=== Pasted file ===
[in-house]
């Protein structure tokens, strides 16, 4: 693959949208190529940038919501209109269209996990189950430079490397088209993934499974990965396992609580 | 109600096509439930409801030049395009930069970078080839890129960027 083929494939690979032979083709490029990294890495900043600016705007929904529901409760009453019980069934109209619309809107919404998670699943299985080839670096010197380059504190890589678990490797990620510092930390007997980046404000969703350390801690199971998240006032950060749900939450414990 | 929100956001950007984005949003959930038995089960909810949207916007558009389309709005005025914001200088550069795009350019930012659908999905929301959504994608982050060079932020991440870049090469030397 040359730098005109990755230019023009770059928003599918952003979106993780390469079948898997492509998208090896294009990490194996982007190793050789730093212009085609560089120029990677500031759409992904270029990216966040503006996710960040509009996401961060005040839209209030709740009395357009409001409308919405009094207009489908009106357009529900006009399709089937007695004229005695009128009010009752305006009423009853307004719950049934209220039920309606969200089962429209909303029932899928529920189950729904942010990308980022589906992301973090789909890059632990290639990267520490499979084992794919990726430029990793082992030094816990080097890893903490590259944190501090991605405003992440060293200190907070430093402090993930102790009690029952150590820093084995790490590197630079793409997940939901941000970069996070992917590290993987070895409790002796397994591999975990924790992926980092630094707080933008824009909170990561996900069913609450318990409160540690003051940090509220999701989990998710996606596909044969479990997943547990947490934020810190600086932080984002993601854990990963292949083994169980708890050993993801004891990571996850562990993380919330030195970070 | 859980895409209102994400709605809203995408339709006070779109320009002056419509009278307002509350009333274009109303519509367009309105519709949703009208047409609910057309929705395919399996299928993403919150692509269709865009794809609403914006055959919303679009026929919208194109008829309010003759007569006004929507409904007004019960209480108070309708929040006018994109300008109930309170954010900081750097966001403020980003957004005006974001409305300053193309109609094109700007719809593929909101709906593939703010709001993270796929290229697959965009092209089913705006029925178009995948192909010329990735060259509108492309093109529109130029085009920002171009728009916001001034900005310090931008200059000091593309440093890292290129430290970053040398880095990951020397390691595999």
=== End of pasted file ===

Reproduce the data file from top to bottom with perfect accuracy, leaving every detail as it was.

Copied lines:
[in-house]
């Protein structure tokens, strides 16, 4: 693959949208190529940038919501209109269209996990189950430079490397088209993934499974990965396992609580 | 109600096509439930409801030049395009930069970078080839890129960027 083929494939690979032979083709490029990294890495900043600016705007929904529901409760009453019980069934109209619309809107919404998670699943299985080839670096010197380059504190890589678990490797990620510092930390007997980046404000969703350390801690199971998240006032950060749900939450414990 | 929100956001950007984005949003959930038995089960909810949207916007558009389309709005005025914001200088550069795009350019930012659908999905929301959504994608982050060079932020991440870049090469030397 040359730098005109990755230019023009770059928003599918952003979106993780390469079948898997492509998208090896294009990490194996982007190793050789730093212009085609560089120029990677500031759409992904270029990216966040503006996710960040509009996401961060005040839209209030709740009395357009409001409308919405009094207009489908009106357009529900006009399709089937007695004229005695009128009010009752305006009423009853307004719950049934209220039920309606969200089962429209909303029932899928529920189950729904942010990308980022589906992301973090789909890059632990290639990267520490499979084992794919990726430029990793082992030094816990080097890893903490590259944190501090991605405003992440060293200190907070430093402090993930102790009690029952150590820093084995790490590197630079793409997940939901941000970069996070992917590290993987070895409790002796397994591999975990924790992926980092630094707080933008824009909170990561996900069913609450318990409160540690003051940090509220999701989990998710996606596909044969479990997943547990947490934020810190600086932080984002993601854990990963292949083994169980708890050993993801004891990571996850562990993380919330030195970070 | 859980895409209102994400709605809203995408339709006070779109320009002056419509009278307002509350009333274009109303519509367009309105519709949703009208047409609910057309929705395919399996299928993403919150692509269709865009794809609403914006055959919303679009026929919208194109008829309010003759007569006004929507409904007004019960209480108070309708929040006018994109300008109930309170954010900081750097966001403020980003957004005006974001409305300053193309109609094109700007719809593929909101709906593939703010709001993270796929290229697959965009092209089913705006029925178009995948192909010329990735060259509108492309093109529109130029085009920002171009728009916001001034900005310090931008200059000091593309440093890292290129430290970053040398880095990951020397390691595999």